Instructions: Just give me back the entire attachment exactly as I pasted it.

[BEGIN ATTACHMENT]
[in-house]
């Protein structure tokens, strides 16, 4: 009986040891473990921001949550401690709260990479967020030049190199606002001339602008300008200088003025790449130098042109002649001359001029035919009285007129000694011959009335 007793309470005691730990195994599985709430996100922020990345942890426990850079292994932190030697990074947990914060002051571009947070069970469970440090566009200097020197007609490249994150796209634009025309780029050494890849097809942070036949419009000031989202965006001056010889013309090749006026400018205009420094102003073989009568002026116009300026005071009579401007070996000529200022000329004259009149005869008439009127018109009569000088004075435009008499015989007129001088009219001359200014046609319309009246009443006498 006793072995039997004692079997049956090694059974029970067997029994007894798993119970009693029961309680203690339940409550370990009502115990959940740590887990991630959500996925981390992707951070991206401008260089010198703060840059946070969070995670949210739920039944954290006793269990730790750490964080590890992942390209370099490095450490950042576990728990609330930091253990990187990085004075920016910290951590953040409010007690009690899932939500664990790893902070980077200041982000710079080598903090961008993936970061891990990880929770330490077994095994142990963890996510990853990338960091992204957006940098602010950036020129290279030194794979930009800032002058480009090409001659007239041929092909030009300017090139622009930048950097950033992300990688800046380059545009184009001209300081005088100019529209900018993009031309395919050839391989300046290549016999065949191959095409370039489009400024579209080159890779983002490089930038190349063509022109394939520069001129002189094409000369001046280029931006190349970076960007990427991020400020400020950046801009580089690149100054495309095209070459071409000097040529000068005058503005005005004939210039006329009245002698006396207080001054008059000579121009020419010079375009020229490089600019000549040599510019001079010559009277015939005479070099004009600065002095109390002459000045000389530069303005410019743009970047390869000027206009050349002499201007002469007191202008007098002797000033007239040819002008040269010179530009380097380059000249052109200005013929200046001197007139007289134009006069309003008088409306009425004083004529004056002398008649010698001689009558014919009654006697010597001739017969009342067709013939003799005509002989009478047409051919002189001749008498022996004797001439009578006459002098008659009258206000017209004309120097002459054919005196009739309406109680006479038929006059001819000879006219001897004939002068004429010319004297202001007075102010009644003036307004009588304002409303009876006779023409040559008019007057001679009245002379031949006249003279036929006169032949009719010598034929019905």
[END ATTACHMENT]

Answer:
[in-house]
């Protein structure tokens, strides 16, 4: 009986040891473990921001949550401690709260990479967020030049190199606002001339602008300008200088003025790449130098042109002649001359001029035919009285007129000694011959009335 007793309470005691730990195994599985709430996100922020990345942890426990850079292994932190030697990074947990914060002051571009947070069970469970440090566009200097020197007609490249994150796209634009025309780029050494890849097809942070036949419009000031989202965006001056010889013309090749006026400018205009420094102003073989009568002026116009300026005071009579401007070996000529200022000329004259009149005869008439009127018109009569000088004075435009008499015989007129001088009219001359200014046609319309009246009443006498 006793072995039997004692079997049956090694059974029970067997029994007894798993119970009693029961309680203690339940409550370990009502115990959940740590887990991630959500996925981390992707951070991206401008260089010198703060840059946070969070995670949210739920039944954290006793269990730790750490964080590890992942390209370099490095450490950042576990728990609330930091253990990187990085004075920016910290951590953040409010007690009690899932939500664990790893902070980077200041982000710079080598903090961008993936970061891990990880929770330490077994095994142990963890996510990853990338960091992204957006940098602010950036020129290279030194794979930009800032002058480009090409001659007239041929092909030009300017090139622009930048950097950033992300990688800046380059545009184009001209300081005088100019529209900018993009031309395919050839391989300046290549016999065949191959095409370039489009400024579209080159890779983002490089930038190349063509022109394939520069001129002189094409000369001046280029931006190349970076960007990427991020400020400020950046801009580089690149100054495309095209070459071409000097040529000068005058503005005005004939210039006329009245002698006396207080001054008059000579121009020419010079375009020229490089600019000549040599510019001079010559009277015939005479070099004009600065002095109390002459000045000389530069303005410019743009970047390869000027206009050349002499201007002469007191202008007098002797000033007239040819002008040269010179530009380097380059000249052109200005013929200046001197007139007289134009006069309003008088409306009425004083004529004056002398008649010698001689009558014919009654006697010597001739017969009342067709013939003799005509002989009478047409051919002189001749008498022996004797001439009578006459002098008659009258206000017209004309120097002459054919005196009739309406109680006479038929006059001819000879006219001897004939002068004429010319004297202001007075102010009644003036307004009588304002409303009876006779023409040559008019007057001679009245002379031949006249003279036929006169032949009719010598034929019905």